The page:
May 24, 2010
"One in two sexually active young people will get an STD by 25. Most won't know it."
It's the focus of a recent ad by Get Yourself Tested (GYT), a national informational campaign promoting testing and treatment among young adults for sexually transmitted infections (STI's). It's also fodder for a new OHIO website, dedicated to educating the campus community on STI's.
OHIO's STI site is the most recent addition to Ohio University's HealthAlerts series -- which aims to proactively empower the university community with knowledge and resources to address the critical, less-talked-about health and safety issues facing today's college students, faculty and staff. In addition to providing information on infectious diseases, the website focuses on prevention and treatment of STI's and points students to local testing facilities.
To view OHIO's STI site, visit www.ohio.edu/healthalerts/sti/.
Among all STI's, chlamydia has been of particular concern at Ohio University's Student Health Services in recent months due to a slightly elevated number of diagnoses, said Director of Nursing Karen Robinson.
As of May 1, Hudson Health Center had reported 13 chlamydia diagnoses for the quarter - already exceeding its winter quarter totals by two cases. According to Robinson, this could be the result of increased incidence or it could be that more students are seeking out STI screenings.
Chlamydia is the most frequently reported bacterial STI in the United States. More than 2.29 million non-institutionalized U.S. civilians ages 14-39 are infected with the condition, based on the U.S. National Health and Nutrition Examination Survey. But under-reporting is substantial because most people with chlamydia are not aware of their infections and do not seek testing, according to the Centers for Disease Control and Prevention (CDC).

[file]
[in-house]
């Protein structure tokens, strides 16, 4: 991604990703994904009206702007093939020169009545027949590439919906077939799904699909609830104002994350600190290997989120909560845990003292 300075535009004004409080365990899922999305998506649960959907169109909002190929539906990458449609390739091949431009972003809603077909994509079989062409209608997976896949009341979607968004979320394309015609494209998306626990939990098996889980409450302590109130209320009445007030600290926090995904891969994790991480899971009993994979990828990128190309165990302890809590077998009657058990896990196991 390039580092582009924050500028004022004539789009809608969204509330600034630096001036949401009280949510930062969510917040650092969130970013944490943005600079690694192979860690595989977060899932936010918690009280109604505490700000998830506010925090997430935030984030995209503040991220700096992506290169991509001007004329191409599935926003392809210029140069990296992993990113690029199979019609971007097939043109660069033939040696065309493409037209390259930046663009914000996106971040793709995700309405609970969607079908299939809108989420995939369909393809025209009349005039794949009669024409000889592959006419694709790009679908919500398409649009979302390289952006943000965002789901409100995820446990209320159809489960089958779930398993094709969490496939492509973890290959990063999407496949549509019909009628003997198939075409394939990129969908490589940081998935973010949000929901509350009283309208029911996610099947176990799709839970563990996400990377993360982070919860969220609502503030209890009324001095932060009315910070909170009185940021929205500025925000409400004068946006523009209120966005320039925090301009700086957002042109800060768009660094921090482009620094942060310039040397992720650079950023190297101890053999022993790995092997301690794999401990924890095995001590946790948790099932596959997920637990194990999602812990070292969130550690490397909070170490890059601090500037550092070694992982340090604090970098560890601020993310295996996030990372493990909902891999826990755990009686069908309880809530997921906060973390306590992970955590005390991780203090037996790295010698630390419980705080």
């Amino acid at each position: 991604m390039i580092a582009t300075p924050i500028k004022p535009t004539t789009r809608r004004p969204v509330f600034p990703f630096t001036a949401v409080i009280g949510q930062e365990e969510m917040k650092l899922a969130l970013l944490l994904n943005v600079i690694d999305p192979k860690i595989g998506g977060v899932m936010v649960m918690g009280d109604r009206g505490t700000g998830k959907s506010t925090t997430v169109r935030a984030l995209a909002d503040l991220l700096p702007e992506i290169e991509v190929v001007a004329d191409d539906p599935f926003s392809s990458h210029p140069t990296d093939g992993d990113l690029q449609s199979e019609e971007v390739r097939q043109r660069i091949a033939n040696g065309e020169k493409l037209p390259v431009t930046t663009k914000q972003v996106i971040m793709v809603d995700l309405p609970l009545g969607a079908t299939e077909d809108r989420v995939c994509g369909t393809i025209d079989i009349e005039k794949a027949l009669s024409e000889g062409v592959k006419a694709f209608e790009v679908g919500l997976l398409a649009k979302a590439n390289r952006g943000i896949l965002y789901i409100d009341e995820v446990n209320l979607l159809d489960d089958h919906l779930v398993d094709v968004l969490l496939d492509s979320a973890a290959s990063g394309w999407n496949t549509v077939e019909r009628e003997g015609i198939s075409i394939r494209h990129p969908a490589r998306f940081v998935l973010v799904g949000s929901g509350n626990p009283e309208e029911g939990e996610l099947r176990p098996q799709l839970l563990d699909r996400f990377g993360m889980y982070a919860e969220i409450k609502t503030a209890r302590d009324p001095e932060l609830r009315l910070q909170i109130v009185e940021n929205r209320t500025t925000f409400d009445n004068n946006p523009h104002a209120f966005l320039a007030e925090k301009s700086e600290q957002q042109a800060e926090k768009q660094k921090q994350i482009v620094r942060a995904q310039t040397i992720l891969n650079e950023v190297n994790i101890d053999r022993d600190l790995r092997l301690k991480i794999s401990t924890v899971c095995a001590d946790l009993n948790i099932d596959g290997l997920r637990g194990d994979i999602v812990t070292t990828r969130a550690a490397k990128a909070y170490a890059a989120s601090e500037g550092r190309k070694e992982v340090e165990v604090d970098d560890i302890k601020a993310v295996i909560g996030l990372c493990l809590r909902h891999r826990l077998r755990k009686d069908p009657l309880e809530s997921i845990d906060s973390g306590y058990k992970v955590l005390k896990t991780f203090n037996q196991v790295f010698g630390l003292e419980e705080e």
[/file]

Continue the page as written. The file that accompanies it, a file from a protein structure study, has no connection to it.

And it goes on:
Though chlamydia is often absent of symptoms, it can cause irreversible damage to a woman's reproductive organs, including infertility. But when properly diagnosed, chlamydia can be easily cured with one of two antibiotic treatments, according to Robinson. CDC recommends yearly chlamydia testing of all sexually active women age 25 or younger.
"It just doesn't hurt to get tested," said Robinson. "A person has to take responsibility for protecting themselves and their partners. Getting tested is one of the most effective prevention tools that we have."
Complete information on STI tests offered at Hudson Health Center is included on OHIO's STI Health Alerts website. The website also contains answers to frequently asked questions, links to disease information and additional resources.
OHIO's STI website supports ongoing efforts by the Division of Student Affairs to raise awareness about STI's and encourage STI testing among sexually active members of the campus community. The initiative complements a university-wide commitment to transparency and education regarding health issues of public concern.
The launch of OHIO's STI site coincides with the university's HIV/AIDS Awareness Week. Coordinated by the Health Promotion Department and POWER, OHIO's peer health education group, the series of events run May 17-21.
For more information on HIV/AIDS Awareness Week, including a schedule of events, click here.